WASHINGTON — What is so special about a balanced budget?
That question is at the heart of the warring Republican and Democratic budget plans coming out this week — with Rep. Paul Ryan, of Wisconsin, vowing to eliminate the federal deficit within 10 years, and Sen. Patty Murray, of Washington, setting a more modest goal of bringing spending closer in line with revenue over time.
While economists generally agree that narrowing the government’s deficit and limiting the size of the debt are necessary in the long run, most argue that balancing the budget would not restore the nation’s still-weak economy to health in the near term.
Indeed, rushing to do so with unemployment still elevated and the economy growing at only a sluggish pace could even set back the effort to reduce the deficit.
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“There’s nothing magic about exact balance,” said Alice Rivlin, a Democratic economist at the Brookings Institution who has worked with Republicans like former Sen. Pete Domenici on bipartisan deficit-reduction proposals. “The really important thing is to keep the debt from growing faster than the economy.”
The question of whether to balance the budget and when is a new staging ground in the long-running fiscal fight between Republicans and the White House. Ryan, whose previous budget proposals did not bring spending below revenue for decades, vowed this time to do so by 2023, in part to satisfy the demands of the more conservative members of the Republican caucus.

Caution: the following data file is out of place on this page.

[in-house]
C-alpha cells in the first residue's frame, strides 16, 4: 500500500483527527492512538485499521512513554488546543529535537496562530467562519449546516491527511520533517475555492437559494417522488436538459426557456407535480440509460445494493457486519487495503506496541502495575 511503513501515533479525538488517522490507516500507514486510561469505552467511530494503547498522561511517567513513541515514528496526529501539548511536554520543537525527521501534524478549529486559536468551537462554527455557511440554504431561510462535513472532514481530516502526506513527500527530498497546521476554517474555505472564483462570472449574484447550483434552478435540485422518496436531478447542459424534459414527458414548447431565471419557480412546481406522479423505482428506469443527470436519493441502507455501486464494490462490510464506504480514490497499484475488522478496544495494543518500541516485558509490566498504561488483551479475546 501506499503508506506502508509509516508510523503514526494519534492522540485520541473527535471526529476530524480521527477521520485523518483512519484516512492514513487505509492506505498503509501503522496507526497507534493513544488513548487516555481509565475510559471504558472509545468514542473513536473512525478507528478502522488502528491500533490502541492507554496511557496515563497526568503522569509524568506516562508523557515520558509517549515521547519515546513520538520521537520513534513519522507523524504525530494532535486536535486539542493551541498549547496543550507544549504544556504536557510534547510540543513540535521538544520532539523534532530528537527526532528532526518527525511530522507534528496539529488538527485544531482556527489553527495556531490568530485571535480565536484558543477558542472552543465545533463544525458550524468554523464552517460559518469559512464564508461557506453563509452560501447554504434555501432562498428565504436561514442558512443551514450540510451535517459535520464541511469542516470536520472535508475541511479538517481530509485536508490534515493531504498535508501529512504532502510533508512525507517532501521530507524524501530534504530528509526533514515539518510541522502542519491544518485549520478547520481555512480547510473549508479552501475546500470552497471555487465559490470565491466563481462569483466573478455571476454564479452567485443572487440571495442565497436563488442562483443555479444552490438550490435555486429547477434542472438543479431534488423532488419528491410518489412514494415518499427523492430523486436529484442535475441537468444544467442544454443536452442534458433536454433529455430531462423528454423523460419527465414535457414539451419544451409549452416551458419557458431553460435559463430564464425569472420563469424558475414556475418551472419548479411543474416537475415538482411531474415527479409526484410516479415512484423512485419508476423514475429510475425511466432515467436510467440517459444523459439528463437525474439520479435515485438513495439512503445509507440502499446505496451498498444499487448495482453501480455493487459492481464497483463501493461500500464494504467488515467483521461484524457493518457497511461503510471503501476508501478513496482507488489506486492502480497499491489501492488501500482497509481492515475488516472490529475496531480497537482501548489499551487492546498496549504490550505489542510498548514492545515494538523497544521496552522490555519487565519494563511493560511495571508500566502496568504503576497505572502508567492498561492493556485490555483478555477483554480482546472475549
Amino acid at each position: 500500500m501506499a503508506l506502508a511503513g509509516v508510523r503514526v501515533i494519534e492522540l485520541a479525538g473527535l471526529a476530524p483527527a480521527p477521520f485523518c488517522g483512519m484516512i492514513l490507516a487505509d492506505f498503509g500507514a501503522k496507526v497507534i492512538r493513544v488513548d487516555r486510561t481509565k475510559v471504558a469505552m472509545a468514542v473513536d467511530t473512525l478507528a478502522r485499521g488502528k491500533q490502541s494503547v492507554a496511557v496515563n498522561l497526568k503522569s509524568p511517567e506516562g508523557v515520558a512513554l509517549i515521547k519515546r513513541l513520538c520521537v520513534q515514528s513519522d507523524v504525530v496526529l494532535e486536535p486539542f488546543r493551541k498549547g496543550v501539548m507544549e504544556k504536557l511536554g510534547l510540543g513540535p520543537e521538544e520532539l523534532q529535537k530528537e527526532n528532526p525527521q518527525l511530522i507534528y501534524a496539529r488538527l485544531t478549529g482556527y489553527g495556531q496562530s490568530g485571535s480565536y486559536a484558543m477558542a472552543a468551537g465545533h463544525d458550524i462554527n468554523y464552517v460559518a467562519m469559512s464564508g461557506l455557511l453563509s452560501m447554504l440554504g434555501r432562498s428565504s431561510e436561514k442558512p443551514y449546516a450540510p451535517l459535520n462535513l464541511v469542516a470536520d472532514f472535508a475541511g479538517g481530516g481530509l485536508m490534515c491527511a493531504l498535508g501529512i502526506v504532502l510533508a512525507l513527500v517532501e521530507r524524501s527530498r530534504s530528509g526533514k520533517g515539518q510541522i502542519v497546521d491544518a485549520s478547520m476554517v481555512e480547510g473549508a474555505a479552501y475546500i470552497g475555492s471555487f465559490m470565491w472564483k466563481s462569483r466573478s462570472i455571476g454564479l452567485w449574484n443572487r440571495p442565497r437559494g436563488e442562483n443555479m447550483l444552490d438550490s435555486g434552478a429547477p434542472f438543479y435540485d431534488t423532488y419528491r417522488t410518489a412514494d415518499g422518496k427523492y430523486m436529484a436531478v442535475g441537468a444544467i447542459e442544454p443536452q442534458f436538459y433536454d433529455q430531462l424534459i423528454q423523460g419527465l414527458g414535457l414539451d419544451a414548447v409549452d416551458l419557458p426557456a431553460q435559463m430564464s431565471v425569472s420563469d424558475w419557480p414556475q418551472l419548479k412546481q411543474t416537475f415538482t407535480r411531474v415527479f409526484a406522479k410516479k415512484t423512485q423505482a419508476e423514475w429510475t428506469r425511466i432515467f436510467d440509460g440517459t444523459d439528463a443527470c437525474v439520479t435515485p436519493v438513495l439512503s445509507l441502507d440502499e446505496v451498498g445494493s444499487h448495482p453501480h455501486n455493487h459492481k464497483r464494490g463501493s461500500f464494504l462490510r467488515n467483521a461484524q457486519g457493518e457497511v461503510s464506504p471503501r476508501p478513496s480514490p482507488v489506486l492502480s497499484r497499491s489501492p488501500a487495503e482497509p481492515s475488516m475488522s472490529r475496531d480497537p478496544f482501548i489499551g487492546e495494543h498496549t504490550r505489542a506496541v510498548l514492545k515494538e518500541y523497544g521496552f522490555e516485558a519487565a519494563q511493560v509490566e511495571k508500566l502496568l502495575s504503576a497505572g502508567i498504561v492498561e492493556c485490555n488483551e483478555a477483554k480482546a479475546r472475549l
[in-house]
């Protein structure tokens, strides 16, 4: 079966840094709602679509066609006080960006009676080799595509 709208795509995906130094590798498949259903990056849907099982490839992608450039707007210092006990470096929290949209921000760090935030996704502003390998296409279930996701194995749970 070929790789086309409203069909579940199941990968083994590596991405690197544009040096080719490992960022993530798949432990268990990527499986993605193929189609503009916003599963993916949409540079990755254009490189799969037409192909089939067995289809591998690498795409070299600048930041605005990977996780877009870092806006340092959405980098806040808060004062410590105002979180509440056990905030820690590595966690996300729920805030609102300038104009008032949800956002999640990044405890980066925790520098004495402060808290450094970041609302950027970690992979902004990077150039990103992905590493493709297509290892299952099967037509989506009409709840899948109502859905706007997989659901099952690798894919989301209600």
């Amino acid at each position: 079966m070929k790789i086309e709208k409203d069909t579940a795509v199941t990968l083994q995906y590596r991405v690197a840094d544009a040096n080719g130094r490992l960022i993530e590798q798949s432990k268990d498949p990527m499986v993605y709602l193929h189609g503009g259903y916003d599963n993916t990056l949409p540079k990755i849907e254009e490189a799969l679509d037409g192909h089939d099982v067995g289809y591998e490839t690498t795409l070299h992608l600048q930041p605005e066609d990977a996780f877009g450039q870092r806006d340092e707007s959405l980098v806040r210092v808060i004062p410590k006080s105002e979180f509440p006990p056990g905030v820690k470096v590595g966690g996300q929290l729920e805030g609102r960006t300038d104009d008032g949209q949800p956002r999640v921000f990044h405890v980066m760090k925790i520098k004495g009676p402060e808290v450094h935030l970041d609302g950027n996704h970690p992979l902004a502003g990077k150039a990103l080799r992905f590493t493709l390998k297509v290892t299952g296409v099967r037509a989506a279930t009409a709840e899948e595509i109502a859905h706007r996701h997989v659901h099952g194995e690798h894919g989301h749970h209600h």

Democratic proposals — both the Senate Democratic plan to be released on Wednesday and the White House budget coming next month — are both expected to narrow the deficit substantially without balancing the budget or running a surplus.
This week, each side accused the other of fiscal imprudence. Republicans accused the White House of “never” balancing the budget, and Ryan argued that ending deficits would foster a healthier and faster-growing economy.
“This is an invitation. Show us how to balance the budget,” Ryan said. “If you don’t like the way we’re proposing to balance our budget, how do you propose to balance the budget?”
Democrats argued that Ryan’s budget would balance only on the backs of the poor, cutting taxes for the wealthy while eviscerating the social-safety net.
Ryan’s plan does not “plausibly deal with deficit reduction,” Jay Carney, the White House press secretary, said Tuesday. “It is important to bring our deficits down and to reduce our deficit-to-GDP. But they are part of — those goals are part of the broader purpose here, which is to grow the economy and strengthen the middle class.”
Economists offered more nuanced views. Closing the budget gap over the longer term could be vital to sustaining economic health, some stressed, by ensuring that the government did not crowd out private investment and by helping to keep interest rates low. But that does not make it an immediate necessity.